Features And Dealing Techniques To Know Regarding Time Barred Debts
Posted: Aug 17, 2019
Just like there are different types of loans, debts can be manageable, difficult to pay and even time barred! Most people are unaware of this fact and do not know what to do when suddenly a debt collector calls them up for a loan account that they may have taken long time back.
Typically, if you have old debts in your name, a collector may not be able to file any lawsuit against you to collect on them. This is because there is a limited number of a year for the debt collector to do so to collect your dues. This time limit is called the statute of limitations.
If the debt collector fails to do so within that period of time, the unpaid debts against your name will be considered to be "time-barred." According to the law, you cannot be sued or harassed to pay any debt that is time barred by a debt collector.
The tricky part
However, things start to get tricky from here and there are several reasons for it such as:
- The statute of limitations varies from one state to another as well as for different kinds of debts
- Under certain circumstances this clock for time limit can be reset to start the calculation of time afresh.
As per the rules of the Federal Fair Debt Collection Practices Act, FDCPA, a debt collector who can be a collection agency, lawyer, and company but the term 'debt collector' does not include the original creditor.
It is for this reason the nation's consumer protection agency, FTC or Federal Trade Commission says that it is important for a consumer to understand their rights when a debt collector contacts them regarding an old debt.
The age factor
First you will need to know when a debt is considered to be too old for a collector to collect or file a lawsuit. Typically, it depends on the state laws. It is the state that determines how long the statute of limitations will last.
Normally, the time starts when you fail to make a payment but the time when it will stop will depend on two specific things such as:
- The type of debt and
- The applicable law of the state where you live.
It may also be specified in the credit contract. The usual statute of limitations for credit card debts is for three to six years but in a few states it can be as long as 10 years. You may find out the statute of limitations on different kinds of debts form an attorney, from a legal aid lawyer, or your State Attorney General's Office as well.
The statute of limitations for any debt may be quite different from the period of reporting for a debt on the credit report. In general, any negative information on your credit report will stay for seven years, at least.
When you start to get calls
You may start getting calls from the debt collector even for a time-barred debt as they are allowed to do so. They will contact you to tell that your debt is time-barred and they can and are going to sue you if you do not repay it. However, sometimes the debt collector may not tell you that your debt is time-barred. In such a situation if you think that it could be, you can ask the collector a couple of questions.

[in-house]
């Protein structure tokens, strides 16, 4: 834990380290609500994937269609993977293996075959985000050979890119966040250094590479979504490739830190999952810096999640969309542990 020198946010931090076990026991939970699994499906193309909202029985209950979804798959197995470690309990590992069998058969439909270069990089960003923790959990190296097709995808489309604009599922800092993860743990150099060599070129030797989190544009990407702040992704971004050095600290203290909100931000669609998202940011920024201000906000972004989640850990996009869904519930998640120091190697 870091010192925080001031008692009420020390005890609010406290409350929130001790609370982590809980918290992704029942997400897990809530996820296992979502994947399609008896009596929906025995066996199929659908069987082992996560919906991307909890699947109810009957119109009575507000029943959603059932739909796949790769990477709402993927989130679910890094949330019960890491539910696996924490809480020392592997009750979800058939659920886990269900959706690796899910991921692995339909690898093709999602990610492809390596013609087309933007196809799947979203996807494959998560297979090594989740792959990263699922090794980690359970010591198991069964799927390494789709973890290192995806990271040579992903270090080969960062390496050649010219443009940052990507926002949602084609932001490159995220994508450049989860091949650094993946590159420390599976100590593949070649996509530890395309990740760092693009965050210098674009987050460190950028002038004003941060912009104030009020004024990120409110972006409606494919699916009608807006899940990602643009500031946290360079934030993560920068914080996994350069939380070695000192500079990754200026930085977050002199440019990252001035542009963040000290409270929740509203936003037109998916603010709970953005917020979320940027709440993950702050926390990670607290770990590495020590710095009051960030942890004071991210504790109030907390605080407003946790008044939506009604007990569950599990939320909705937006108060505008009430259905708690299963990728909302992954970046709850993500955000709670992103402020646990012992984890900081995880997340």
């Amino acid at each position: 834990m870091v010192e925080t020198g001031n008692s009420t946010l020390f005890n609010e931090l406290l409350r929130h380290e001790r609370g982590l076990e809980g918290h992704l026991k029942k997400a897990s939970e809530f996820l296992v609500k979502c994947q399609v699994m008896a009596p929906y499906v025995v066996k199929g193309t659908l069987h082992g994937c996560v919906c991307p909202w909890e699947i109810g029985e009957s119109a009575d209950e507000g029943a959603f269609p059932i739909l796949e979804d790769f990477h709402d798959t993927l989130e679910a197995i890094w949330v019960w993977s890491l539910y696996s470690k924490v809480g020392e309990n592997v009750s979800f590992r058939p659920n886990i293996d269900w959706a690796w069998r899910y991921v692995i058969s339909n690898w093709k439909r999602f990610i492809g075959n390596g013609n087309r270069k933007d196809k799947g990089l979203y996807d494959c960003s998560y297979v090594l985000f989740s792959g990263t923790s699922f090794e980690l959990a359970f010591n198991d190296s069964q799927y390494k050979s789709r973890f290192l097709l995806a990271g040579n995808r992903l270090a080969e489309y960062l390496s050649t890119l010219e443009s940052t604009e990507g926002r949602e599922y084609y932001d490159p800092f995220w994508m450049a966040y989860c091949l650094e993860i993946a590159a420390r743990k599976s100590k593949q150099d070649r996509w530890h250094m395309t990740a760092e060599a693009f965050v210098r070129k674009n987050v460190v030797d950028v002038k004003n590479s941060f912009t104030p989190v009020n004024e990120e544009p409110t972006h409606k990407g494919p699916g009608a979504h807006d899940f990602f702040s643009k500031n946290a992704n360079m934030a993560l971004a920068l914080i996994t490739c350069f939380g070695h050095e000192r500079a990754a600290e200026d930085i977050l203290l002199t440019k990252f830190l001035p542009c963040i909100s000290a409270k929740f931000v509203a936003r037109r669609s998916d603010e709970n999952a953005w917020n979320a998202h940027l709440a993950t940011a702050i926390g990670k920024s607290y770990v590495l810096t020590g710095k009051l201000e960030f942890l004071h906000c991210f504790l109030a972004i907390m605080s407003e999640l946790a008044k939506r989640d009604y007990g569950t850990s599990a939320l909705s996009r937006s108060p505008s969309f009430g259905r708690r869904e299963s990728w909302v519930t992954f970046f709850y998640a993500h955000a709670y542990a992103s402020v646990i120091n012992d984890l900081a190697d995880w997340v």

- You should ask if it has crossed the particular statute of limitations. According to the law, the collector needs to be truthful while answering to your question while some other can simply decline to answer.
- Another question that you should ask the collector if you think that the debt is time-barred is what records they have to show that the debt is collectible as well as the date in which you made the last payment.
These questions will play a significant role in determining the exactly when the clock of statute of limitations starts ticking.
However, if the collector refuses to provide you with any information you can send in a letter within 30 days after you receive any written notice of your debt. In the letter, mention that you are disputing the debt. Also make it clear that you want to verify their claims.
Be very specific and provide more information to the collector as to why you are disputing their claim. You will be better off and chances are that the collectors will stop calling you or collect it from you if they cannot give you proper verification report. If they do, keep the copy of the letter and verification safe.
To pay or not to pay
Whether you will pay a time-barred debt or not is up to you. However, each option will have its consequences. It is better to talk to a lawyer before you choose an option, whether it is debt settlement, bankruptcy or any other Pennsylvania debt relief option.
- You may pay nothing on the debt though the collector may continue to contact you and collect till you ask them to stop by sending a letter. Though they cannot sue you, not paying your debt will make it harder and more expensive to get future credit, insurance, or a home due to lower credit.
- You can make a partial payment on it and ‘revive’ the case starting the clock of statute of limitation once again. The collector can now sue you and ask you to pay additional interest and fees.
- You may be honest enough and pay off the debt even though the collector cannot sue you either in full or a reduced amount.
However, if you make any payment, make sure that you get a letter or a signed form from the collector before making any payment. It must state that when you pay you will be released from any further obligation. Without this letter, the amount you pay may be considered as treated as a partial payment and not a complete payment of the debt. Maintain a proper record as well.
Trudy Seeger is a editor and writer. He has worked with multiple publications over years and focuses on providing informative & educational material.Read more about great American eclipse here